What are the penalties for concealing marital assets?
Rapper Vanilla Ice, whose real name is Robert Van Winkle, has been accused of attempting to conceal millions in assets from his estranged wife. In October of 2016, Laura Van Winkle filed for divorce from the celebrity in Florida. She sought the exclusive use of the family home, along with spousal and child support. Now, Laura Van Winkle is back in court and claims that Vanilla Ice failed to disclose substantial marital assets. She alleges that she discovered the rapper transferred a large share of his assets into his company’s name during the marriage. Now, the court is left to untangle a financial web of intermixed marital and separate assets, and Vanilla Ice could face trouble in court if he intentionally concealed assets.
Concealment of Marital Assets
During a divorce, both spouses must make a full and accurate accounting of their marital assets so that the court can fairly divide the assets. At times, one spouse may attempt to conceal or hide assets from the other. Sometimes, schemes to conceal assets begin long before the divorce is even initiated.
There are many potential methods for hiding assets. A spouse could attempt to transfer real estate or bank accounts out of their name, may squirrel away joint funds in a separate account, or could withdraw and hide money in a safe deposit box. Other times, a spouse may attempt to deflate their income. This is particularly common when a spouse is self-employed and can write themselves checks for lower amounts.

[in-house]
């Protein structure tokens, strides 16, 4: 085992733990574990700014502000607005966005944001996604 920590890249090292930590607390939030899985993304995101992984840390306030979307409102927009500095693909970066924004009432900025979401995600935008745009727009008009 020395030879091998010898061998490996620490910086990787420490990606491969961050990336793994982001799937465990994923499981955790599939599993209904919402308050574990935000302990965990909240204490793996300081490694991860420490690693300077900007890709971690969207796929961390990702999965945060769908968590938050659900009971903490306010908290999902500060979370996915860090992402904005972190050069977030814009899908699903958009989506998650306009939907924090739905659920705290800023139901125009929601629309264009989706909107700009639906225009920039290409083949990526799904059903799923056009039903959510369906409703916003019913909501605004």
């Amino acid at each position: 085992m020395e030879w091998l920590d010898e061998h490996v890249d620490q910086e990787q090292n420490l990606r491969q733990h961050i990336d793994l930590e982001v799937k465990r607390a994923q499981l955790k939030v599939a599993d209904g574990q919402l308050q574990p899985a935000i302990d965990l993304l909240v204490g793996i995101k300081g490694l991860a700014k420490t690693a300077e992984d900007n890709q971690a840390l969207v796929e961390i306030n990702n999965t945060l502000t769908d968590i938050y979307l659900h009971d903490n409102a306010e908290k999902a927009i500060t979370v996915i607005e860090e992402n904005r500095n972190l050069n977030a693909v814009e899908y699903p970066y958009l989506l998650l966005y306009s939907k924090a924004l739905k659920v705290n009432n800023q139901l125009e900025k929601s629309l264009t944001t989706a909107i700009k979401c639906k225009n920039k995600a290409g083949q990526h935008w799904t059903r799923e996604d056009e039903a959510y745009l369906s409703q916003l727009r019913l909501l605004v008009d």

Uncovering Concealed Assets
If you suspect that your spouse is hiding assets, you may need the assistance of a private investigator or financial expert. A forensic account is trained specifically to trace assets and uncover monies that have been hidden. You can also attempt to find the missing funds on your own with the help of your attorney and the court. You can subpoena bank statements, employee records, and more to unearth missing funds.
If your spouse is found to have concealed assets, he or she could face punishment in divorce court and potentially criminal court. The court may punish the concealer by awarding the innocent spouse a greater percentage of the marital assets. A judge could also order your spouse to pay you more in support to make up for the missing assets. At times, you can even be arrested for intentional concealment of assets.